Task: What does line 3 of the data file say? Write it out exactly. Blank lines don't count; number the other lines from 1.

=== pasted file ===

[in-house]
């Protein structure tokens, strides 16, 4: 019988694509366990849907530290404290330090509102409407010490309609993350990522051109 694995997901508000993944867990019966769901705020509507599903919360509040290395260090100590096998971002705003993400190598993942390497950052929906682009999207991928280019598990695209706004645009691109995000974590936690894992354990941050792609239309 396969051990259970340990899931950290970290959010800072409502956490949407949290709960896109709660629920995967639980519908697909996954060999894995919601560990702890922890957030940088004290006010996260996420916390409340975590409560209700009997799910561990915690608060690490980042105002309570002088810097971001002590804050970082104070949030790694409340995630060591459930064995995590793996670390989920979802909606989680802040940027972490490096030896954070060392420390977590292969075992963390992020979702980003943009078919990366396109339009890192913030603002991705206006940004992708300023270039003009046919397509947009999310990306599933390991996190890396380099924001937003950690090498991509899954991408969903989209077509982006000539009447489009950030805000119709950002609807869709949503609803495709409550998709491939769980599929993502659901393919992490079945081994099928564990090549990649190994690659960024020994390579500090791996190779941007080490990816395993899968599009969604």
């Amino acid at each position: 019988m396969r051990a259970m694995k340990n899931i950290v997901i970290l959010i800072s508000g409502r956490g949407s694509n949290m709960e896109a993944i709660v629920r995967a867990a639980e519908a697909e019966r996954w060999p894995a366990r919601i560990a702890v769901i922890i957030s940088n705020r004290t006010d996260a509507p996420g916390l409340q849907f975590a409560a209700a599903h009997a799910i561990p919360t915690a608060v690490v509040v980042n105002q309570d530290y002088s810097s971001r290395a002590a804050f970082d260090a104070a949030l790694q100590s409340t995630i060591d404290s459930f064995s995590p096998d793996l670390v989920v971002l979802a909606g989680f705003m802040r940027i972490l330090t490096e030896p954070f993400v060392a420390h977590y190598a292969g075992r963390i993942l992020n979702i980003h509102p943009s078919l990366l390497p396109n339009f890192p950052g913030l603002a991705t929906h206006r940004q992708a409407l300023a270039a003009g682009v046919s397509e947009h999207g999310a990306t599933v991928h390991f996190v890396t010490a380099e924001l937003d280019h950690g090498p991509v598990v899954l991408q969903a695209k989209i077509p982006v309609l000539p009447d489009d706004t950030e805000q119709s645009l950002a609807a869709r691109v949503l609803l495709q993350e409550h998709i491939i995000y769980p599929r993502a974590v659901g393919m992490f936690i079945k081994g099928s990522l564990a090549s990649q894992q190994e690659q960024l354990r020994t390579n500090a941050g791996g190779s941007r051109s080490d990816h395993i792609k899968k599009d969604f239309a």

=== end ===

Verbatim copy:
């Amino acid at each position: 019988m396969r051990a259970m694995k340990n899931i950290v997901i970290l959010i800072s508000g409502r956490g949407s694509n949290m709960e896109a993944i709660v629920r995967a867990a639980e519908a697909e019966r996954w060999p894995a366990r919601i560990a702890v769901i922890i957030s940088n705020r004290t006010d996260a509507p996420g916390l409340q849907f975590a409560a209700a599903h009997a799910i561990p919360t915690a608060v690490v509040v980042n105002q309570d530290y002088s810097s971001r290395a002590a804050f970082d260090a104070a949030l790694q100590s409340t995630i060591d404290s459930f064995s995590p096998d793996l670390v989920v971002l979802a909606g989680f705003m802040r940027i972490l330090t490096e030896p954070f993400v060392a420390h977590y190598a292969g075992r963390i993942l992020n979702i980003h509102p943009s078919l990366l390497p396109n339009f890192p950052g913030l603002a991705t929906h206006r940004q992708a409407l300023a270039a003009g682009v046919s397509e947009h999207g999310a990306t599933v991928h390991f996190v890396t010490a380099e924001l937003d280019h950690g090498p991509v598990v899954l991408q969903a695209k989209i077509p982006v309609l000539p009447d489009d706004t950030e805000q119709s645009l950002a609807a869709r691109v949503l609803l495709q993350e409550h998709i491939i995000y769980p599929r993502a974590v659901g393919m992490f936690i079945k081994g099928s990522l564990a090549s990649q894992q190994e690659q960024l354990r020994t390579n500090a941050g791996g190779s941007r051109s080490d990816h395993i792609k899968k599009d969604f239309a």